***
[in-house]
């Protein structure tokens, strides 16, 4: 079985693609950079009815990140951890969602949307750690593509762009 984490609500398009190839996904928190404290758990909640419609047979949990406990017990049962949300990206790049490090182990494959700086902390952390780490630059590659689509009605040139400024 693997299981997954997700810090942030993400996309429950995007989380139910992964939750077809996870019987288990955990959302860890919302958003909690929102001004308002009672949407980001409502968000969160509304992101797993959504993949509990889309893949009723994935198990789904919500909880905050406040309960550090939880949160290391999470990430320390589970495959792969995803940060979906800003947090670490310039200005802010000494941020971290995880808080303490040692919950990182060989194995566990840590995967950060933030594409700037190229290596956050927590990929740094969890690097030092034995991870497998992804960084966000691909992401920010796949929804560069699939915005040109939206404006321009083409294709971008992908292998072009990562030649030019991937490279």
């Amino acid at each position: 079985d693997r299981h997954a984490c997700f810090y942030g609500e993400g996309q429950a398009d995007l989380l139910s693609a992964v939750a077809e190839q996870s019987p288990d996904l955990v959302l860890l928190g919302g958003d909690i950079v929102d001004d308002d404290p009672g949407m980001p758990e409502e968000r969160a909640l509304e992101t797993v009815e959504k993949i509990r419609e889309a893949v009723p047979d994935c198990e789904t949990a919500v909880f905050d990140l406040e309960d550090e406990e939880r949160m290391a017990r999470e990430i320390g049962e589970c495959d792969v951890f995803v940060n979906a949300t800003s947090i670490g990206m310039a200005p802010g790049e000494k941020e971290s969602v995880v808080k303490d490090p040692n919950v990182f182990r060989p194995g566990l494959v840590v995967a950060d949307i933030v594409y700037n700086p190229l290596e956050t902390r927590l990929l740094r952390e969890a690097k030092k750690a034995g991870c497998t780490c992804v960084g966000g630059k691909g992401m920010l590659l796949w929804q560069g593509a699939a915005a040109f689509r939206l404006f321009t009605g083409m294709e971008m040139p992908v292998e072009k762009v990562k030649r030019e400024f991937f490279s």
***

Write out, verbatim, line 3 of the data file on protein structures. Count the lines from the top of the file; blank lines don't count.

């Amino acid at each position: 079985d693997r299981h997954a984490c997700f810090y942030g609500e993400g996309q429950a398009d995007l989380l139910s693609a992964v939750a077809e190839q996870s019987p288990d996904l955990v959302l860890l928190g919302g958003d909690i950079v929102d001004d308002d404290p009672g949407m980001p758990e409502e968000r969160a909640l509304e992101t797993v009815e959504k993949i509990r419609e889309a893949v009723p047979d994935c198990e789904t949990a919500v909880f905050d990140l406040e309960d550090e406990e939880r949160m290391a017990r999470e990430i320390g049962e589970c495959d792969v951890f995803v940060n979906a949300t800003s947090i670490g990206m310039a200005p802010g790049e000494k941020e971290s969602v995880v808080k303490d490090p040692n919950v990182f182990r060989p194995g566990l494959v840590v995967a950060d949307i933030v594409y700037n700086p190229l290596e956050t902390r927590l990929l740094r952390e969890a690097k030092k750690a034995g991870c497998t780490c992804v960084g966000g630059k691909g992401m920010l590659l796949w929804q560069g593509a699939a915005a040109f689509r939206l404006f321009t009605g083409m294709e971008m040139p992908v292998e072009k762009v990562k030649r030019e400024f991937f490279s």